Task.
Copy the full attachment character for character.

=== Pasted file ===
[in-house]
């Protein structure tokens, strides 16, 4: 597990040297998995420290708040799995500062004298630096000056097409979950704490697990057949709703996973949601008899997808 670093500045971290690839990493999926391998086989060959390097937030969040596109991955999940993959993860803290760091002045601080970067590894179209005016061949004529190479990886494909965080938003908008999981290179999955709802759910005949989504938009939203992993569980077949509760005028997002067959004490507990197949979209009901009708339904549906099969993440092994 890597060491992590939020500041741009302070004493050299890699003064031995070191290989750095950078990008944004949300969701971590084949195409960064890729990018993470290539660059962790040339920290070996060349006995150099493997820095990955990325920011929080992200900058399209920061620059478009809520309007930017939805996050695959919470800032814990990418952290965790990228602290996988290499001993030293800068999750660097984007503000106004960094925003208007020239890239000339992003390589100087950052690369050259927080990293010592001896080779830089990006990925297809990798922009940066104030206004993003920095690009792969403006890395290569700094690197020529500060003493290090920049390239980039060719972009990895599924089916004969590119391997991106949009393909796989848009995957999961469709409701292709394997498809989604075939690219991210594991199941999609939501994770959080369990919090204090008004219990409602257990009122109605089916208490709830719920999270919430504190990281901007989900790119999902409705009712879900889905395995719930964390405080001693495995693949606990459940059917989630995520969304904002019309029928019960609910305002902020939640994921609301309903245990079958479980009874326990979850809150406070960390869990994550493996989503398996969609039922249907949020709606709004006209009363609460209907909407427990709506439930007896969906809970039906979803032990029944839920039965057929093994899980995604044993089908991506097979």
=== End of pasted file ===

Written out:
[in-house]
């Protein structure tokens, strides 16, 4: 597990040297998995420290708040799995500062004298630096000056097409979950704490697990057949709703996973949601008899997808 670093500045971290690839990493999926391998086989060959390097937030969040596109991955999940993959993860803290760091002045601080970067590894179209005016061949004529190479990886494909965080938003908008999981290179999955709802759910005949989504938009939203992993569980077949509760005028997002067959004490507990197949979209009901009708339904549906099969993440092994 890597060491992590939020500041741009302070004493050299890699003064031995070191290989750095950078990008944004949300969701971590084949195409960064890729990018993470290539660059962790040339920290070996060349006995150099493997820095990955990325920011929080992200900058399209920061620059478009809520309007930017939805996050695959919470800032814990990418952290965790990228602290996988290499001993030293800068999750660097984007503000106004960094925003208007020239890239000339992003390589100087950052690369050259927080990293010592001896080779830089990006990925297809990798922009940066104030206004993003920095690009792969403006890395290569700094690197020529500060003493290090920049390239980039060719972009990895599924089916004969590119391997991106949009393909796989848009995957999961469709409701292709394997498809989604075939690219991210594991199941999609939501994770959080369990919090204090008004219990409602257990009122109605089916208490709830719920999270919430504190990281901007989900790119999902409705009712879900889905395995719930964390405080001693495995693949606990459940059917989630995520969304904002019309029928019960609910305002902020939640994921609301309903245990079958479980009874326990979850809150406070960390869990994550493996989503398996969609039922249907949020709606709004006209009363609460209907909407427990709506439930007896969906809970039906979803032990029944839920039965057929093994899980995604044993089908991506097979």